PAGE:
Saturday, July 11, 2020

Owl Count: It’s Down

This year eighty-nine properties have burrows on site—the lowest number since monitoring began. Submitted photos

This year eighty-nine properties have burrows on site—the lowest number since monitoring began. Submitted photos

It is late in the year for the final count of the Island’s Burrowing Owl population, but it is better late than never. Typically, for the last ten years of monitoring, nesting behavior of this species is seen as early as November and continues through January. First the pairing up of the adult owls; then new burrows may be dug, and old and even burrows that have been abandoned for a two or more seasons will once again be occupied. Next “decoration,” material (ranging from shredded pieces of debris, foil, flowers, coconut husks to feathers and feces of dogs) collected by both owls, but mostly the male, to court the female, camouflage the burrow opening, and cover the smell of the nest and eggs from predators, appears on the burrow mound. After two or three weeks of courting and feeding to absorb enough energy to produce eggs, the female will disappear as she is in the burrow nonstop incubating the clutch of eggs while aggressive protection of the burrow opening by the male begins. After about five weeks of the male perched and standing watch, the female will come out late night or early morning to hunt and feed. Finally, the chicks then emerge, staggered over a few days’ time, in late March or early April. Both adult owls will bring food to the chicks as they learn their surroundings and finally fly and hunt on their own. This series of events has fluctuated a week to three weeks in past years but it never misses a predictable step.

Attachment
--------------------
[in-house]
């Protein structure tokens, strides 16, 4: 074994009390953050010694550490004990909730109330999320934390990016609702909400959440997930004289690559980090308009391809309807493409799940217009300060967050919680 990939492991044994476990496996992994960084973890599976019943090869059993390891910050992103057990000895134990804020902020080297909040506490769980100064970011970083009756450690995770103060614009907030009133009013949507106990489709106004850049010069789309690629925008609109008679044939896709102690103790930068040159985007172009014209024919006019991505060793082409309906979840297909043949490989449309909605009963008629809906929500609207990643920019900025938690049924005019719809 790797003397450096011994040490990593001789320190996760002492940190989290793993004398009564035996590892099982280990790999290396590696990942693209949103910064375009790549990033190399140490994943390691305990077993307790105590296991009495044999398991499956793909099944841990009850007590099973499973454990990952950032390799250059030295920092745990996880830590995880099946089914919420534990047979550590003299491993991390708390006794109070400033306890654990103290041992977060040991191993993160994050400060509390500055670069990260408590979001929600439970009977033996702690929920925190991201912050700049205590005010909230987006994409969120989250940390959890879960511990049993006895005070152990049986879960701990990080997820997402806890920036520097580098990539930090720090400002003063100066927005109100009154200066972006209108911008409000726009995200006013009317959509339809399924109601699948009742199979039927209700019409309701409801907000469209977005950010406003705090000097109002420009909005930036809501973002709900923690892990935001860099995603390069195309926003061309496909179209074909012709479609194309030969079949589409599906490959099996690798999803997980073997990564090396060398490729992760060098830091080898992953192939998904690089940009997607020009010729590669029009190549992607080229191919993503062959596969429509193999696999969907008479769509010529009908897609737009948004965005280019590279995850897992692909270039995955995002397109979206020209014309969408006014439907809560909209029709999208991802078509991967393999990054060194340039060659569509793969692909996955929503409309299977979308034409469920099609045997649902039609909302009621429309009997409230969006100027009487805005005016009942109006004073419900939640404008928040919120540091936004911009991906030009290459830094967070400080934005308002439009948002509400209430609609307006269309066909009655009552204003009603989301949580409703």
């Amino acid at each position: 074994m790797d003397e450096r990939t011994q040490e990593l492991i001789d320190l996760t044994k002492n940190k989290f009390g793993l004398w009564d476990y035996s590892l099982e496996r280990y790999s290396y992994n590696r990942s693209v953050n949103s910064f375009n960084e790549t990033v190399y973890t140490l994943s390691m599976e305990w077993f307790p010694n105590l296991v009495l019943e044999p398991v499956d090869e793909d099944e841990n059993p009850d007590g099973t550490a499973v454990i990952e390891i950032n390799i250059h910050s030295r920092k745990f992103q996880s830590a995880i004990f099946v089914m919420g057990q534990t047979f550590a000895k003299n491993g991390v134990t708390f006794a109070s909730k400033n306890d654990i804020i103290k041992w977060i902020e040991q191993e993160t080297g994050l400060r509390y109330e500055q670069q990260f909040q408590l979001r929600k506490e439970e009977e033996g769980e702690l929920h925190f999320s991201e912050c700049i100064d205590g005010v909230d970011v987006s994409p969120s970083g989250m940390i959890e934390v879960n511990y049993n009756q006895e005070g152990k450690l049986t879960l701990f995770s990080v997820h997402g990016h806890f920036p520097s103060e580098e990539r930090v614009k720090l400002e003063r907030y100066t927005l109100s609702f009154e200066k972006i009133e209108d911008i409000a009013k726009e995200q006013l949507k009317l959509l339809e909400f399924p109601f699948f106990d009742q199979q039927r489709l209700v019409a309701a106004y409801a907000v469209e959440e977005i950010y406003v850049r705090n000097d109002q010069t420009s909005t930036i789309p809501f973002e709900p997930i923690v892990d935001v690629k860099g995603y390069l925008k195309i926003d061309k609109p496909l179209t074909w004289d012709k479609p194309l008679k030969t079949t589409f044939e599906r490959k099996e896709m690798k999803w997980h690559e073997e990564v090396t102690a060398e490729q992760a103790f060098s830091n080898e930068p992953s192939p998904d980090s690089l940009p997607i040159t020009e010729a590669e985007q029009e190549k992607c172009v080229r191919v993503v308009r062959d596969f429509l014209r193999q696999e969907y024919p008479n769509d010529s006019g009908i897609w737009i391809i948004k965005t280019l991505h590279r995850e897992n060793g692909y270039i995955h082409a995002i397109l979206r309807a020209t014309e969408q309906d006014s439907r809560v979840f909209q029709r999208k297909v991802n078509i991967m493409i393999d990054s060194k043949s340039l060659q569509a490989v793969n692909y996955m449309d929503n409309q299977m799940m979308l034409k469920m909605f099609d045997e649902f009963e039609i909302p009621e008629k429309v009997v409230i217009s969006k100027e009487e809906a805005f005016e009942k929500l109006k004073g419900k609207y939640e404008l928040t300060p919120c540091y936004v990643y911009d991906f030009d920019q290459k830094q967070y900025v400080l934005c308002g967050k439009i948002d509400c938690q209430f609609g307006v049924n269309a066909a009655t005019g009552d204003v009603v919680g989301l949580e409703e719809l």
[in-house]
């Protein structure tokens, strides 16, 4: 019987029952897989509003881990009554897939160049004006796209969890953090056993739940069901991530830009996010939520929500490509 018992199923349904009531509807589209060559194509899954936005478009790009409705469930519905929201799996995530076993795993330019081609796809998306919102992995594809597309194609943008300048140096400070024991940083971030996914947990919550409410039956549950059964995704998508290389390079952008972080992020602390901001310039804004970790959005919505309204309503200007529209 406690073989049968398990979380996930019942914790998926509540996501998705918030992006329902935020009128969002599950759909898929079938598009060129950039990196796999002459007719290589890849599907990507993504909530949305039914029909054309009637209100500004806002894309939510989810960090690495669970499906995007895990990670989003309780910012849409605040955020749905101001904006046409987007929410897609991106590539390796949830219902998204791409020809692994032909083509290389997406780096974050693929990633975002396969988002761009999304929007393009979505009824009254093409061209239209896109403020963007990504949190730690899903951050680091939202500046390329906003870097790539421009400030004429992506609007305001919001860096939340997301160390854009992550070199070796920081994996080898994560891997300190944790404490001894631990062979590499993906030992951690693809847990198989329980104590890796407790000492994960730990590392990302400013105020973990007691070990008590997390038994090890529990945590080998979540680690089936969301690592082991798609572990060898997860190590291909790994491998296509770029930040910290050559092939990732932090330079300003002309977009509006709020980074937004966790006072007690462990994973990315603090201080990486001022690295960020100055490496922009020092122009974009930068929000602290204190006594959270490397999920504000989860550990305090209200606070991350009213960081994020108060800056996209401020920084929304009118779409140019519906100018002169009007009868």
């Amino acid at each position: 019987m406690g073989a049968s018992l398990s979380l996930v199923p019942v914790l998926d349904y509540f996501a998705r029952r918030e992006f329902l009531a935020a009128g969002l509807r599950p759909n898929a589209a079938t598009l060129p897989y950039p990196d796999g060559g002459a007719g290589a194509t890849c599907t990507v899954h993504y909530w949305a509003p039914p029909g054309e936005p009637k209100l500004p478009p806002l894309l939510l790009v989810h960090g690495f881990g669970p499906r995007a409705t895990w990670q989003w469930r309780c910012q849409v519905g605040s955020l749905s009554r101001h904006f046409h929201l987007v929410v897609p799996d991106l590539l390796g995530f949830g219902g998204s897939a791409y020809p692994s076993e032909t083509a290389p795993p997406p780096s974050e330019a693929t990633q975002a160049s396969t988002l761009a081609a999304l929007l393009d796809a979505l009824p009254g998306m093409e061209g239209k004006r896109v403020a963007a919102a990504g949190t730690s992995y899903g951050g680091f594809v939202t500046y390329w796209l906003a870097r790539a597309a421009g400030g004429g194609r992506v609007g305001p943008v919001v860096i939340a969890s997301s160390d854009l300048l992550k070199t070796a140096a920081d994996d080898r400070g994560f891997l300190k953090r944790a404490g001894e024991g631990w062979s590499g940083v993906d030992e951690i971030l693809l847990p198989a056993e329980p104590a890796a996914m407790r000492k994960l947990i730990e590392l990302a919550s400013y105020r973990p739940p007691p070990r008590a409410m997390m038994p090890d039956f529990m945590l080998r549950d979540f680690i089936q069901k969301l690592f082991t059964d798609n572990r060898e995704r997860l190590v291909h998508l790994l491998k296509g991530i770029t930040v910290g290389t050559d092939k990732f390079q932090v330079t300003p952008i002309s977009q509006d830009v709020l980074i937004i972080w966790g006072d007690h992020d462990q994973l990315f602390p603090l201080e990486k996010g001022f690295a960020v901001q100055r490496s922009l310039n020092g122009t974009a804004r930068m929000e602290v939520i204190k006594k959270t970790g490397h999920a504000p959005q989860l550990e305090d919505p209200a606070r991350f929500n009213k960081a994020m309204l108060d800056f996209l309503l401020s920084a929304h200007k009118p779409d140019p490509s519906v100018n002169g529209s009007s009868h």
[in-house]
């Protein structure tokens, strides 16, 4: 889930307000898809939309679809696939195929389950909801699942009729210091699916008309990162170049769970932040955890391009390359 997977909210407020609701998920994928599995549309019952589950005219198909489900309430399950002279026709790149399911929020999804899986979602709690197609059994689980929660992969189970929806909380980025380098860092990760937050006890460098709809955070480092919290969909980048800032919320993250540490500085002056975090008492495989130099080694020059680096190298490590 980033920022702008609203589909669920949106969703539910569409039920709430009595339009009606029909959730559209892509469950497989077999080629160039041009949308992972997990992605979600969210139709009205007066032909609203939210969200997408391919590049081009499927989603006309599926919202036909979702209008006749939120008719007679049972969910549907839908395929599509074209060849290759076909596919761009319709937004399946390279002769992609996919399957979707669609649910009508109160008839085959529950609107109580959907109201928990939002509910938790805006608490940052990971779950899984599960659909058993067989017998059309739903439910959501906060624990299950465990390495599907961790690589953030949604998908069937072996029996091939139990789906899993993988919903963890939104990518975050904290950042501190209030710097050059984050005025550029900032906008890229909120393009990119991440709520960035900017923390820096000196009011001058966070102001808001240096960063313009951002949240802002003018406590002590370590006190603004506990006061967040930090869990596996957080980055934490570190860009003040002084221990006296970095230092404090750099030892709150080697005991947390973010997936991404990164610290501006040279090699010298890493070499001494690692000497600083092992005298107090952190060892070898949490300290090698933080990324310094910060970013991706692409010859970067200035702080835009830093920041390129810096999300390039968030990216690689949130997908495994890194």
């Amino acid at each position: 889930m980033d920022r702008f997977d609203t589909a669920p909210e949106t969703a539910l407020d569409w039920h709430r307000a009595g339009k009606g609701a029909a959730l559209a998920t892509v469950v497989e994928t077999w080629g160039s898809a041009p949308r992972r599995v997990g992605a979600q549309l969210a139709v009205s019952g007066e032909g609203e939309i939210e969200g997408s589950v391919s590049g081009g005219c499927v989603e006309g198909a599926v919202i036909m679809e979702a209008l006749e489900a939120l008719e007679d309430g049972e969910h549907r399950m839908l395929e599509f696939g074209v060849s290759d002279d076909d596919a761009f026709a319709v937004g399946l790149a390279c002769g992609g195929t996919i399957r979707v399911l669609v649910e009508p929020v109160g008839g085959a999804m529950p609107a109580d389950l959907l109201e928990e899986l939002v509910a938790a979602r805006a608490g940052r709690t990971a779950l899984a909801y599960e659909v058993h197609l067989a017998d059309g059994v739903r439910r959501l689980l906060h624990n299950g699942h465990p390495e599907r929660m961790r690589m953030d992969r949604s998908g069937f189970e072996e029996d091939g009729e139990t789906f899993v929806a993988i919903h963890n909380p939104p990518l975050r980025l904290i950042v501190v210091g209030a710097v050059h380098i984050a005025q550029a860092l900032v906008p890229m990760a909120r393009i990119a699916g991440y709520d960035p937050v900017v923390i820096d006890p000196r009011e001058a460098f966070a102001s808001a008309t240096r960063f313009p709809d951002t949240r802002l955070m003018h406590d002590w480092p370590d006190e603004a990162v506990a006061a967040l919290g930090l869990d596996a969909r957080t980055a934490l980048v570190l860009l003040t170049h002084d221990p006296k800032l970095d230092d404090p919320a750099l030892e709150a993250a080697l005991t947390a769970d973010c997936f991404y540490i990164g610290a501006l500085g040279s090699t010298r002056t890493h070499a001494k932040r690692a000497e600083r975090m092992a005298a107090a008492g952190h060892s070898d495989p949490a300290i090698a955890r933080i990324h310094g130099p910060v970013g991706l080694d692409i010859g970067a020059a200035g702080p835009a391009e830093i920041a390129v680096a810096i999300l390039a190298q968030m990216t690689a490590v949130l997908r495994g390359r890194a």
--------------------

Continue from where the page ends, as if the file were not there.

But this season, this series of nesting behavior was not apparent. At first, pairs were observed in average numbers in early December, encouraging hopeful predictions from owl-watchers for a productive nesting season. Then, as the freezing weather came in waves throughout December and January, typical nesting behavior was obviously interrupted and not observed. Many pairs “disappeared” ? most likely hunkered down in their burrow to abate the below-normal temperatures. By the first week of February, no “decoration” was noted at the burrow sites with paired owls and the females were not on eggs. Protection behavior was strong. Finally, by mid April, the nesting behavior was appearing and by May, chicks began to emerge and the count began.

This year there are eighty-nine (89) properties that have burrows onsite; the lowest number since monitoring began in 1999. The burrow(s) are marked with flagging, signs and a perch to protect them from the mowing equipment and other heavy equipment and curious onlookers. The burrows can be inches to about a foot below the soil surface and meander underground an average four to five feet in length to a dead end nesting chamber. Of the 89 sites, forty-three (43) of the burrow sites have owls inhabiting the burrows.  Of the 43 sites, there are twenty-seven (27)